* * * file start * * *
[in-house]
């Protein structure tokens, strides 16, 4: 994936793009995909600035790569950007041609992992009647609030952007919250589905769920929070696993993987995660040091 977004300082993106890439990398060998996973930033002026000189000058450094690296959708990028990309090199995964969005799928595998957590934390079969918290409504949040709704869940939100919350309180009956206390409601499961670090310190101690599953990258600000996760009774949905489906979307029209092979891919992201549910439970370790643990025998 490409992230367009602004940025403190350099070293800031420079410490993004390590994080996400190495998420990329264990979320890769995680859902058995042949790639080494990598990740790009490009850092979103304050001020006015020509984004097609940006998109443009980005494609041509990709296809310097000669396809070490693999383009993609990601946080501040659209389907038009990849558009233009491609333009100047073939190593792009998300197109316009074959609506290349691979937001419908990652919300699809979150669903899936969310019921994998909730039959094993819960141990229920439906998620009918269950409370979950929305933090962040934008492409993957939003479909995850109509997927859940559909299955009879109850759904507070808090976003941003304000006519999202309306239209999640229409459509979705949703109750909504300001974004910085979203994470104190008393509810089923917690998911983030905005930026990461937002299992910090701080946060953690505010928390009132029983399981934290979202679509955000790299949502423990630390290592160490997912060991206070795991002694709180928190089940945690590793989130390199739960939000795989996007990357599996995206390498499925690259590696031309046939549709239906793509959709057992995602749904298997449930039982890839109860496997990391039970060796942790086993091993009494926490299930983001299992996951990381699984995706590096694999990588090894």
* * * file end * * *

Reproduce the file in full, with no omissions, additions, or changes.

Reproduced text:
[in-house]
């Protein structure tokens, strides 16, 4: 994936793009995909600035790569950007041609992992009647609030952007919250589905769920929070696993993987995660040091 977004300082993106890439990398060998996973930033002026000189000058450094690296959708990028990309090199995964969005799928595998957590934390079969918290409504949040709704869940939100919350309180009956206390409601499961670090310190101690599953990258600000996760009774949905489906979307029209092979891919992201549910439970370790643990025998 490409992230367009602004940025403190350099070293800031420079410490993004390590994080996400190495998420990329264990979320890769995680859902058995042949790639080494990598990740790009490009850092979103304050001020006015020509984004097609940006998109443009980005494609041509990709296809310097000669396809070490693999383009993609990601946080501040659209389907038009990849558009233009491609333009100047073939190593792009998300197109316009074959609506290349691979937001419908990652919300699809979150669903899936969310019921994998909730039959094993819960141990229920439906998620009918269950409370979950929305933090962040934008492409993957939003479909995850109509997927859940559909299955009879109850759904507070808090976003941003304000006519999202309306239209999640229409459509979705949703109750909504300001974004910085979203994470104190008393509810089923917690998911983030905005930026990461937002299992910090701080946060953690505010928390009132029983399981934290979202679509955000790299949502423990630390290592160490997912060991206070795991002694709180928190089940945690590793989130390199739960939000795989996007990357599996995206390498499925690259590696031309046939549709239906793509959709057992995602749904298997449930039982890839109860496997990391039970060796942790086993091993009494926490299930983001299992996951990381699984995706590096694999990588090894």